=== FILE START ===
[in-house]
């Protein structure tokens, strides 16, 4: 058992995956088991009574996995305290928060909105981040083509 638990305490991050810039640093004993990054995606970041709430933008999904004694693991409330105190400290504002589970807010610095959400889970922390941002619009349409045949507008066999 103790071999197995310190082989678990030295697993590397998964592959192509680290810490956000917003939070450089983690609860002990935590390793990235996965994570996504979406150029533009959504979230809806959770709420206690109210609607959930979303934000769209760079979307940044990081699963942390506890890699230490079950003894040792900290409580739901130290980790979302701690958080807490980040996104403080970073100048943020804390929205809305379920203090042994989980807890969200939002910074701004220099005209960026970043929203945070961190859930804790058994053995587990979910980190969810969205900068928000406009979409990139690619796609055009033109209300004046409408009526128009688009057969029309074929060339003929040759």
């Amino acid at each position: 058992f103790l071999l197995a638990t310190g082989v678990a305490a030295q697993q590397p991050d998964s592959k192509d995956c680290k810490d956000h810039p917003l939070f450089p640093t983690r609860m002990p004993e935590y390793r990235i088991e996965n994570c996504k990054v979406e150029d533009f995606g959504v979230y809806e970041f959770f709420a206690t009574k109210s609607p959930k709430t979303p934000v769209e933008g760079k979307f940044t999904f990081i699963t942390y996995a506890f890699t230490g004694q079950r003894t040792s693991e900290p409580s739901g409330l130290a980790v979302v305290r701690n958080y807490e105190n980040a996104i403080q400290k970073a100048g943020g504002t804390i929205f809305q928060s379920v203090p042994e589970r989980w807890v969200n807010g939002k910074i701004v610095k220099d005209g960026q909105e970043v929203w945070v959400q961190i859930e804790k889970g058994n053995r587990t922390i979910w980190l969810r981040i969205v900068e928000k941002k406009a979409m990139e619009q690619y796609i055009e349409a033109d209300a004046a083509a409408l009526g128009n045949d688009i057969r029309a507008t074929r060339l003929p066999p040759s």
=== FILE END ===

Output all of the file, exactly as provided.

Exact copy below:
[in-house]
């Protein structure tokens, strides 16, 4: 058992995956088991009574996995305290928060909105981040083509 638990305490991050810039640093004993990054995606970041709430933008999904004694693991409330105190400290504002589970807010610095959400889970922390941002619009349409045949507008066999 103790071999197995310190082989678990030295697993590397998964592959192509680290810490956000917003939070450089983690609860002990935590390793990235996965994570996504979406150029533009959504979230809806959770709420206690109210609607959930979303934000769209760079979307940044990081699963942390506890890699230490079950003894040792900290409580739901130290980790979302701690958080807490980040996104403080970073100048943020804390929205809305379920203090042994989980807890969200939002910074701004220099005209960026970043929203945070961190859930804790058994053995587990979910980190969810969205900068928000406009979409990139690619796609055009033109209300004046409408009526128009688009057969029309074929060339003929040759």
């Amino acid at each position: 058992f103790l071999l197995a638990t310190g082989v678990a305490a030295q697993q590397p991050d998964s592959k192509d995956c680290k810490d956000h810039p917003l939070f450089p640093t983690r609860m002990p004993e935590y390793r990235i088991e996965n994570c996504k990054v979406e150029d533009f995606g959504v979230y809806e970041f959770f709420a206690t009574k109210s609607p959930k709430t979303p934000v769209e933008g760079k979307f940044t999904f990081i699963t942390y996995a506890f890699t230490g004694q079950r003894t040792s693991e900290p409580s739901g409330l130290a980790v979302v305290r701690n958080y807490e105190n980040a996104i403080q400290k970073a100048g943020g504002t804390i929205f809305q928060s379920v203090p042994e589970r989980w807890v969200n807010g939002k910074i701004v610095k220099d005209g960026q909105e970043v929203w945070v959400q961190i859930e804790k889970g058994n053995r587990t922390i979910w980190l969810r981040i969205v900068e928000k941002k406009a979409m990139e619009q690619y796609i055009e349409a033109d209300a004046a083509a409408l009526g128009n045949d688009i057969r029309a507008t074929r060339l003929p066999p040759s």